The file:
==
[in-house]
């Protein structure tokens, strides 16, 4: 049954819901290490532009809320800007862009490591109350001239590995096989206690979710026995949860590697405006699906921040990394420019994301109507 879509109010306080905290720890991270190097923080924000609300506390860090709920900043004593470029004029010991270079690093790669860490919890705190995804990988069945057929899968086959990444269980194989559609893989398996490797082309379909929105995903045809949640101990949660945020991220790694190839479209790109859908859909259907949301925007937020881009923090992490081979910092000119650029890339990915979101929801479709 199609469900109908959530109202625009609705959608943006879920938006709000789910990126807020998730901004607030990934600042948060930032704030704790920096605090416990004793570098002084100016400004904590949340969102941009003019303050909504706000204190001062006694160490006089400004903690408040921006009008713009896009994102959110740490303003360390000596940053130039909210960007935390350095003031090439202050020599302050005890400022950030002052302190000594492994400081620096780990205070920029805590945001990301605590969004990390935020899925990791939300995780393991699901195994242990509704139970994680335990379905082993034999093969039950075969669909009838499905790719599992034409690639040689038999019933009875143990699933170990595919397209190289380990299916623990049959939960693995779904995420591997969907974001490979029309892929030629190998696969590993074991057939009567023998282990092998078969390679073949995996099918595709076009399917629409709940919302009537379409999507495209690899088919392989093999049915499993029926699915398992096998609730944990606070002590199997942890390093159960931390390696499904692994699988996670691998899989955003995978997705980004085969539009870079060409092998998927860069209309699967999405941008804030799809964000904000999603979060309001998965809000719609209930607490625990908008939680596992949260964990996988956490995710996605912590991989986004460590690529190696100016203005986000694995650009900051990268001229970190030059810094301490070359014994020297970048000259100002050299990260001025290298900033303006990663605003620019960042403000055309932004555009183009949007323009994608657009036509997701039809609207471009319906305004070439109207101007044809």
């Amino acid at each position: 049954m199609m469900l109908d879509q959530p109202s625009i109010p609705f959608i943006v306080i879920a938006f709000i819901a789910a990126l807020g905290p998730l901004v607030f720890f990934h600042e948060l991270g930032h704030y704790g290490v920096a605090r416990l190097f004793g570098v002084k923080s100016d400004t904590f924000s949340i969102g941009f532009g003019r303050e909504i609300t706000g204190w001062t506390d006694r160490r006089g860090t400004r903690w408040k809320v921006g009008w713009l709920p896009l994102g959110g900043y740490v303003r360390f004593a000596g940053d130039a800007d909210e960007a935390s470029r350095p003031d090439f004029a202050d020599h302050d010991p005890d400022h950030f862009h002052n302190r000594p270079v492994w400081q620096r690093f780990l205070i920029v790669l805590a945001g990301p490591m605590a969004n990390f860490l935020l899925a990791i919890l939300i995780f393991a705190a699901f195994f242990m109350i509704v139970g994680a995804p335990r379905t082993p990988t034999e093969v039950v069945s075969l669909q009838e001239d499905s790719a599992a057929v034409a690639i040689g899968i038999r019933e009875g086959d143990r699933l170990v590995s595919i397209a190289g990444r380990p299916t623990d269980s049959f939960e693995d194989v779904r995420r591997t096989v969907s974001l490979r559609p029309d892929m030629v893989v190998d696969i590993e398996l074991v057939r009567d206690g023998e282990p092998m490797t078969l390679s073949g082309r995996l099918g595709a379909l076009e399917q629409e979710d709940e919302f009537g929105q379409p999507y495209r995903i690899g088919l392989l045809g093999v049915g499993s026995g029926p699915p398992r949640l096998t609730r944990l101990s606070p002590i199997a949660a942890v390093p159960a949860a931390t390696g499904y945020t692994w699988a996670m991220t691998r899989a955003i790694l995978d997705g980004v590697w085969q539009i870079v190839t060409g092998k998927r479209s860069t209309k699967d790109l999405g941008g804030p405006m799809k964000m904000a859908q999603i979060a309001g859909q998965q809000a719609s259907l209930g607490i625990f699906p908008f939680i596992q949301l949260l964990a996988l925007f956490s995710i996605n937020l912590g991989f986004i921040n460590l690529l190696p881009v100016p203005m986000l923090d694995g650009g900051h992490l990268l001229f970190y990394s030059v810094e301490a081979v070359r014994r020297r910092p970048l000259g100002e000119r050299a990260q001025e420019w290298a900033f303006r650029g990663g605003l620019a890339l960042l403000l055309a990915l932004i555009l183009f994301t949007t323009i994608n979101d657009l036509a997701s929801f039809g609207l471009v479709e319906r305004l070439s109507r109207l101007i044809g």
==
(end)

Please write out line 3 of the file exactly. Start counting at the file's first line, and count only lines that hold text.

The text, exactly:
């Amino acid at each position: 049954m199609m469900l109908d879509q959530p109202s625009i109010p609705f959608i943006v306080i879920a938006f709000i819901a789910a990126l807020g905290p998730l901004v607030f720890f990934h600042e948060l991270g930032h704030y704790g290490v920096a605090r416990l190097f004793g570098v002084k923080s100016d400004t904590f924000s949340i969102g941009f532009g003019r303050e909504i609300t706000g204190w001062t506390d006694r160490r006089g860090t400004r903690w408040k809320v921006g009008w713009l709920p896009l994102g959110g900043y740490v303003r360390f004593a000596g940053d130039a800007d909210e960007a935390s470029r350095p003031d090439f004029a202050d020599h302050d010991p005890d400022h950030f862009h002052n302190r000594p270079v492994w400081q620096r690093f780990l205070i920029v790669l805590a945001g990301p490591m605590a969004n990390f860490l935020l899925a990791i919890l939300i995780f393991a705190a699901f195994f242990m109350i509704v139970g994680a995804p335990r379905t082993p990988t034999e093969v039950v069945s075969l669909q009838e001239d499905s790719a599992a057929v034409a690639i040689g899968i038999r019933e009875g086959d143990r699933l170990v590995s595919i397209a190289g990444r380990p299916t623990d269980s049959f939960e693995d194989v779904r995420r591997t096989v969907s974001l490979r559609p029309d892929m030629v893989v190998d696969i590993e398996l074991v057939r009567d206690g023998e282990p092998m490797t078969l390679s073949g082309r995996l099918g595709a379909l076009e399917q629409e979710d709940e919302f009537g929105q379409p999507y495209r995903i690899g088919l392989l045809g093999v049915g499993s026995g029926p699915p398992r949640l096998t609730r944990l101990s606070p002590i199997a949660a942890v390093p159960a949860a931390t390696g499904y945020t692994w699988a996670m991220t691998r899989a955003i790694l995978d997705g980004v590697w085969q539009i870079v190839t060409g092998k998927r479209s860069t209309k699967d790109l999405g941008g804030p405006m799809k964000m904000a859908q999603i979060a309001g859909q998965q809000a719609s259907l209930g607490i625990f699906p908008f939680i596992q949301l949260l964990a996988l925007f956490s995710i996605n937020l912590g991989f986004i921040n460590l690529l190696p881009v100016p203005m986000l923090d694995g650009g900051h992490l990268l001229f970190y990394s030059v810094e301490a081979v070359r014994r020297r910092p970048l000259g100002e000119r050299a990260q001025e420019w290298a900033f303006r650029g990663g605003l620019a890339l960042l403000l055309a990915l932004i555009l183009f994301t949007t323009i994608n979101d657009l036509a997701s929801f039809g609207l471009v479709e319906r305004l070439s109507r109207l101007i044809g």